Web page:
Dogs and Adrenal Fatigue

Adrenal fatigue and pets for anxietyMore than half the world suffers from stress-related conditions such as anxiety. How much damage can unmanaged stress cause to the body? A lot. The body’s NEM response system functions like a circuit breaker in that what happens to one system affects all the organs and the brain—the entire body. Therefore, stress responds best to a holistic treatment approach that addresses the entire body as a whole. Using pets for anxiety is one great method to assist with this type of therapy.

Conclusive research continues to show how support and companion animals are indeed effective at treating depression and anxiety, and promoting overall wellness. Stressed-induced ailments like Adrenal Fatigue Syndrome (AFS) affect the entire body. Taking full advantage of natural methods such as pets for anxiety can help ease symptoms.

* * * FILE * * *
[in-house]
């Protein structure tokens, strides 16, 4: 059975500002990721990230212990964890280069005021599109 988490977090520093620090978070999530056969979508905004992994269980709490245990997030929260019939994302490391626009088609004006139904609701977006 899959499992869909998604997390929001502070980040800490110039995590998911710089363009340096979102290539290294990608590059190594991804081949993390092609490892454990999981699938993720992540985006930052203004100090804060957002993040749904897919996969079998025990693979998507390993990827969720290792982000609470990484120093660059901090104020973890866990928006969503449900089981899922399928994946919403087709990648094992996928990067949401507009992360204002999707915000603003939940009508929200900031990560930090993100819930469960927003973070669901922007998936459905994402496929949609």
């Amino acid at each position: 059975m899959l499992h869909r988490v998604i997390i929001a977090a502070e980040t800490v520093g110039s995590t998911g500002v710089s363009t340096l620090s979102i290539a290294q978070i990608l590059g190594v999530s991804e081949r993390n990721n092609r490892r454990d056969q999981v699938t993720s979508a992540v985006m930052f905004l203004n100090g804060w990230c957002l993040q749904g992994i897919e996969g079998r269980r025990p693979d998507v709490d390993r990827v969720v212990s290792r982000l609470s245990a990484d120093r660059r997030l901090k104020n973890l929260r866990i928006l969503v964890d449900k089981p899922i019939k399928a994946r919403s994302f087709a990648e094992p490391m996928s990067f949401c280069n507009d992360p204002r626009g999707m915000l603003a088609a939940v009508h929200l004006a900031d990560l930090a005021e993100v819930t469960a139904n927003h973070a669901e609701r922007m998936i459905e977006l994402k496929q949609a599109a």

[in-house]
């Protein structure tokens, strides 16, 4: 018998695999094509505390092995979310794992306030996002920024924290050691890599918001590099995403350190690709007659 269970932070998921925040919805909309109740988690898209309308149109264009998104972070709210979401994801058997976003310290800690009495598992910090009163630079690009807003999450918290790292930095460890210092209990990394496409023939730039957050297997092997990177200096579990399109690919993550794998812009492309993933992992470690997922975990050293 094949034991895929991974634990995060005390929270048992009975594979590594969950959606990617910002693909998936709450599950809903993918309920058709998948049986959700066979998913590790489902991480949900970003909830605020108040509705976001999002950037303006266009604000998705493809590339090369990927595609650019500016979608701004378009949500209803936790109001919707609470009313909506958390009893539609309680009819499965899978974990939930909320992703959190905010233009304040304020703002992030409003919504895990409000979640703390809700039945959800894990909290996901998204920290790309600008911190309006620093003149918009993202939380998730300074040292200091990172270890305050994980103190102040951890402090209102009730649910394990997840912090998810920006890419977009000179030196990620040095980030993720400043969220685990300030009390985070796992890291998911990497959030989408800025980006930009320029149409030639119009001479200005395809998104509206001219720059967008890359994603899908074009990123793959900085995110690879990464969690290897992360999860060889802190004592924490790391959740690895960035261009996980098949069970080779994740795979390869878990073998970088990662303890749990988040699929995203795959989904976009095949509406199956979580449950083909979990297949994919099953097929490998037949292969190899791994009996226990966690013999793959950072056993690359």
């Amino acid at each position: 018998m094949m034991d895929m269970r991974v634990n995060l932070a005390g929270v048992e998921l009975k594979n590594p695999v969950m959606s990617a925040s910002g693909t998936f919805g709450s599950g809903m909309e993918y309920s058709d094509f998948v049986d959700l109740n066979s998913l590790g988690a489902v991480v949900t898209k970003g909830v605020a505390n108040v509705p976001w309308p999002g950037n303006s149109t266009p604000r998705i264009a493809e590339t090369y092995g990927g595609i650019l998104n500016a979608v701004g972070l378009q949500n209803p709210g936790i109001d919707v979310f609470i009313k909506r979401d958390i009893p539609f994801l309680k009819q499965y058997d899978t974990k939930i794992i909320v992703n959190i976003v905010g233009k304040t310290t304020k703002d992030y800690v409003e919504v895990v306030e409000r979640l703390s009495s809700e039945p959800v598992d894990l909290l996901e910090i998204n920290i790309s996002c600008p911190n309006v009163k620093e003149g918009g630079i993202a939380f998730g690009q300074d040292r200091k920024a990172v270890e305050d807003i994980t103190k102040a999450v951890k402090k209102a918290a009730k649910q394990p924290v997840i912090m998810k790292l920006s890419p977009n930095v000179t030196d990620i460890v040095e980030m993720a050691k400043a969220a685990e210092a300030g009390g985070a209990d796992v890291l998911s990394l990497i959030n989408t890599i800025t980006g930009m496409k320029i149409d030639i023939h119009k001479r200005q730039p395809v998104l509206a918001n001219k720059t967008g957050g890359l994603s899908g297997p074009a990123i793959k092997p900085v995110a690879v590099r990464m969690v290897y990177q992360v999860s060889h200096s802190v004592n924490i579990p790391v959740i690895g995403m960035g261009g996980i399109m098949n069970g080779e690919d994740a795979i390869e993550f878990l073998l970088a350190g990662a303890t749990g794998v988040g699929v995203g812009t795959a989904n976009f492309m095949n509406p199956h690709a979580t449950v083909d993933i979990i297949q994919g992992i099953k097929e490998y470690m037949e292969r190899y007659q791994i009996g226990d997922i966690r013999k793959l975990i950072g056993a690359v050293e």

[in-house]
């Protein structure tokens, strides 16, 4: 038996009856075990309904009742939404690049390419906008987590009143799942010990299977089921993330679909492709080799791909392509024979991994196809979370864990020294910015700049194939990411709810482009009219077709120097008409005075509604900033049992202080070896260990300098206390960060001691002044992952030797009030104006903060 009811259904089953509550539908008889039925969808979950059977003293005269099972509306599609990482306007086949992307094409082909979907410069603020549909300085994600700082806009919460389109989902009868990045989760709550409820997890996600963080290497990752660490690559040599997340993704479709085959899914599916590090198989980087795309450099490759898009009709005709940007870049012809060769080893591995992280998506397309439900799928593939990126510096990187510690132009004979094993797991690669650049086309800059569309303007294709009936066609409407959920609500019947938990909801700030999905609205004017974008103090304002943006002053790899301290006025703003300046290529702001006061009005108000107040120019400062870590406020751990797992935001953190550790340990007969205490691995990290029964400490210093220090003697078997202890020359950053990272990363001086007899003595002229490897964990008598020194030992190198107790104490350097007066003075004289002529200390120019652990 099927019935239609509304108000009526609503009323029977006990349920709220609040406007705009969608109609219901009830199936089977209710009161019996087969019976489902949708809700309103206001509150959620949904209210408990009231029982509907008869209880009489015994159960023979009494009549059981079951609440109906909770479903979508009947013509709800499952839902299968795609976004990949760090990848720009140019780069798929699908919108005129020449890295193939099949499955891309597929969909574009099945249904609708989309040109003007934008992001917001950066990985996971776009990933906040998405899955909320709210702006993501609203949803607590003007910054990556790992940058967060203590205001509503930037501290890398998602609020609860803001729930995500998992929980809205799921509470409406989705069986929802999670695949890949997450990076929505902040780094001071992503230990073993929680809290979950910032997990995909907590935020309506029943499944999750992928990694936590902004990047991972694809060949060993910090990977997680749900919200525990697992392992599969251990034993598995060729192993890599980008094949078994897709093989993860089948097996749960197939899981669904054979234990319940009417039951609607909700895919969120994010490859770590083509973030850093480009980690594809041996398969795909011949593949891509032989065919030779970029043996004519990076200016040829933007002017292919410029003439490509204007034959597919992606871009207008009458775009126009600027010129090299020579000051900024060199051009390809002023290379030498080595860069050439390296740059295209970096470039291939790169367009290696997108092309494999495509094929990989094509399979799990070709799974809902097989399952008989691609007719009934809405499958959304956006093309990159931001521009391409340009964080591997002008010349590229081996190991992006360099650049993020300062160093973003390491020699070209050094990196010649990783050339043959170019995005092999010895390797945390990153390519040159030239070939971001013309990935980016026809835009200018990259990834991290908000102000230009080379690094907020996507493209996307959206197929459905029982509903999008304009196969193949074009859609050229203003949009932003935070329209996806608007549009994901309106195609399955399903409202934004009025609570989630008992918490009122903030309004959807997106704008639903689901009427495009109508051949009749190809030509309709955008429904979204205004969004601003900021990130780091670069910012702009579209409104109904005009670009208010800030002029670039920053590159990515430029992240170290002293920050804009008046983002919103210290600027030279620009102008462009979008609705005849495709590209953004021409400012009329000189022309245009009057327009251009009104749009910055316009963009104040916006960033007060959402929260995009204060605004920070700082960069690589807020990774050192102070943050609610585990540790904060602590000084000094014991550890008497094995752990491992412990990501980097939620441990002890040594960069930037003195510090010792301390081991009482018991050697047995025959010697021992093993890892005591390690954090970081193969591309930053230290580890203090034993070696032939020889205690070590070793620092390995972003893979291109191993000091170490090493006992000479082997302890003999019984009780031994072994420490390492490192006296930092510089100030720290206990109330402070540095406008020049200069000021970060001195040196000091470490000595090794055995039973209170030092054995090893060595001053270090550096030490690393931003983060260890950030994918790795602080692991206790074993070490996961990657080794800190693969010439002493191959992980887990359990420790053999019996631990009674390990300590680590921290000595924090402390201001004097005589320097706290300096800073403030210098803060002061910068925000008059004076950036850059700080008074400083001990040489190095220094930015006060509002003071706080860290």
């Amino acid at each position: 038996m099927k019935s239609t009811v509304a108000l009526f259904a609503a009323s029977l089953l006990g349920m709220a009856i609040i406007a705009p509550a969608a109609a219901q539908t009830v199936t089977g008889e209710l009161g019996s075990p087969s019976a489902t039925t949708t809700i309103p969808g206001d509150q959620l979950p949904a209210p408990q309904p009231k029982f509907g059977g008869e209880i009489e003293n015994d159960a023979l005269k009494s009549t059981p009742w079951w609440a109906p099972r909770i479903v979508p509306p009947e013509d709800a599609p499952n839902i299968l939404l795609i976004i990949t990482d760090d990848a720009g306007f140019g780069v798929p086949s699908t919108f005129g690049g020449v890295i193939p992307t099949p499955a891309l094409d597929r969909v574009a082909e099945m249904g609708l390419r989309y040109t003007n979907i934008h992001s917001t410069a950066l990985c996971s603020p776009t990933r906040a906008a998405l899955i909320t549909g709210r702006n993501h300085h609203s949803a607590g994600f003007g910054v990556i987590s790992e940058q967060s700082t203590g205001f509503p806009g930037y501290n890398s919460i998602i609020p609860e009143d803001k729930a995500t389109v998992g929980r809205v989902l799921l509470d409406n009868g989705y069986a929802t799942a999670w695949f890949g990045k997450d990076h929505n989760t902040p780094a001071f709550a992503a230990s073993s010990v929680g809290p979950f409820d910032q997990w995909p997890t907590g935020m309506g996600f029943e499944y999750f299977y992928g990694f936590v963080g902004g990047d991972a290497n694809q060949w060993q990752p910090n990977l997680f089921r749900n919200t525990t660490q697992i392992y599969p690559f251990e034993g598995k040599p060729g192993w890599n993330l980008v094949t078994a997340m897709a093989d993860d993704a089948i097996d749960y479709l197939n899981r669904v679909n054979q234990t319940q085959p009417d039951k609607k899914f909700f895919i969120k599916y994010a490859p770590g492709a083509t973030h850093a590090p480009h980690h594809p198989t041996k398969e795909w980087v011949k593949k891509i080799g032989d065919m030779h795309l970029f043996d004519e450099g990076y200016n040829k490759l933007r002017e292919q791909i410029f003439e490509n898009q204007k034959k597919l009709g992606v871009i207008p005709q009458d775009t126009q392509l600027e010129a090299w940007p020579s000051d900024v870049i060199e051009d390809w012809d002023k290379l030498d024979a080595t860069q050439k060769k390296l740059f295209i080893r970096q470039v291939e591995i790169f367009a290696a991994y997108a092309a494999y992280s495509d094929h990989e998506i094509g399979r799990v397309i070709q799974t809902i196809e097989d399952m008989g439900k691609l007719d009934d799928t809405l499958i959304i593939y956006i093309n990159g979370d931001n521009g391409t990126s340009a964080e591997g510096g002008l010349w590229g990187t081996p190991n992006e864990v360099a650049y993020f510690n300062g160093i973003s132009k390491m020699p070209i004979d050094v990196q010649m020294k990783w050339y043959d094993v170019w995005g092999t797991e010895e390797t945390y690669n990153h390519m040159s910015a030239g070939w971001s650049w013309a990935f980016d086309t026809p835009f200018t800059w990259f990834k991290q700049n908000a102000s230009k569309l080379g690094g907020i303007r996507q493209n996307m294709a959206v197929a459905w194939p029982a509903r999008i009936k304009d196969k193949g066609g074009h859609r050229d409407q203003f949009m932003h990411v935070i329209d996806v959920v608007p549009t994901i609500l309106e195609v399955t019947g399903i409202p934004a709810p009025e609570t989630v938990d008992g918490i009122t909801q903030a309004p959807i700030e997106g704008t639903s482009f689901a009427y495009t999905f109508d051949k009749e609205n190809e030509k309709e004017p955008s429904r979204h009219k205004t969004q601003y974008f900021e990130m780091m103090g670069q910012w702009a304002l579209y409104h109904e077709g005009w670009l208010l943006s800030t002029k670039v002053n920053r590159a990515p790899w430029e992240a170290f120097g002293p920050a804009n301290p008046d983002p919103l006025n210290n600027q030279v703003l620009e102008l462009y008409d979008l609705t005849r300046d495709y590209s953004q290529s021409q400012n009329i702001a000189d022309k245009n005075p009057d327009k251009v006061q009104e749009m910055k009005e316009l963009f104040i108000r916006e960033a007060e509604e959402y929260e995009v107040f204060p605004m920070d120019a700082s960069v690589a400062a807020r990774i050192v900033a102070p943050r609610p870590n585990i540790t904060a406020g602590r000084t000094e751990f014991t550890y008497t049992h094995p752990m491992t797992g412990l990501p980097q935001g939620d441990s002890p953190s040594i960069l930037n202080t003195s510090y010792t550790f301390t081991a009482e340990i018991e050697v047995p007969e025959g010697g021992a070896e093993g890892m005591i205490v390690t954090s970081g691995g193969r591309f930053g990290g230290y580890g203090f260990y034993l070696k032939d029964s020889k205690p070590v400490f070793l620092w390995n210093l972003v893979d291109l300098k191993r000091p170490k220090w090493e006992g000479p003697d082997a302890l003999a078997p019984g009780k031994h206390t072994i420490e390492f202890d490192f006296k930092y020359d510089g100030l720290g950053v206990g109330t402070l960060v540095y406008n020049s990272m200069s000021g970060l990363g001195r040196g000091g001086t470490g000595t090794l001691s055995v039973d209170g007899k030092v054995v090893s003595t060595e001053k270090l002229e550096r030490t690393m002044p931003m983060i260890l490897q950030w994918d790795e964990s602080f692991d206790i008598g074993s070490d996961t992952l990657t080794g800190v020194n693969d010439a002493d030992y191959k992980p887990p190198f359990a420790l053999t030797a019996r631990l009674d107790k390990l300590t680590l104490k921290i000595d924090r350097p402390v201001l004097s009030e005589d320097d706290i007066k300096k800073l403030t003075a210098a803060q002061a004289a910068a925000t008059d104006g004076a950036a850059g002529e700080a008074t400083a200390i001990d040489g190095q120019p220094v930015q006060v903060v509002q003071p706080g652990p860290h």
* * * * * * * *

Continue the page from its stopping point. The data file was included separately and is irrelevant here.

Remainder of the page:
Pets have been proven to do wonderful things for those suffering from AFS. However, caution should be taken. A main side effect of Adrenal Fatigue is body sensitivities. Sufferers often find themselves facing food intolerances and allergies they didn’t have before. The body becomes so out of balance that foreign objects, such as pet dander from dogs or service animals, may trigger an immediate internal reaction causing uncomfortable allergy-related symptoms. In addition, having a pet is a responsibility. The added stress of taking care of a dog or cat may be too much for those in advanced stages of Adrenal Fatigue. If you’re considering adopting pets for anxiety, it’s important to discuss this with your primary care physician or an adrenal specialist so you can choose the pet that’s right for you.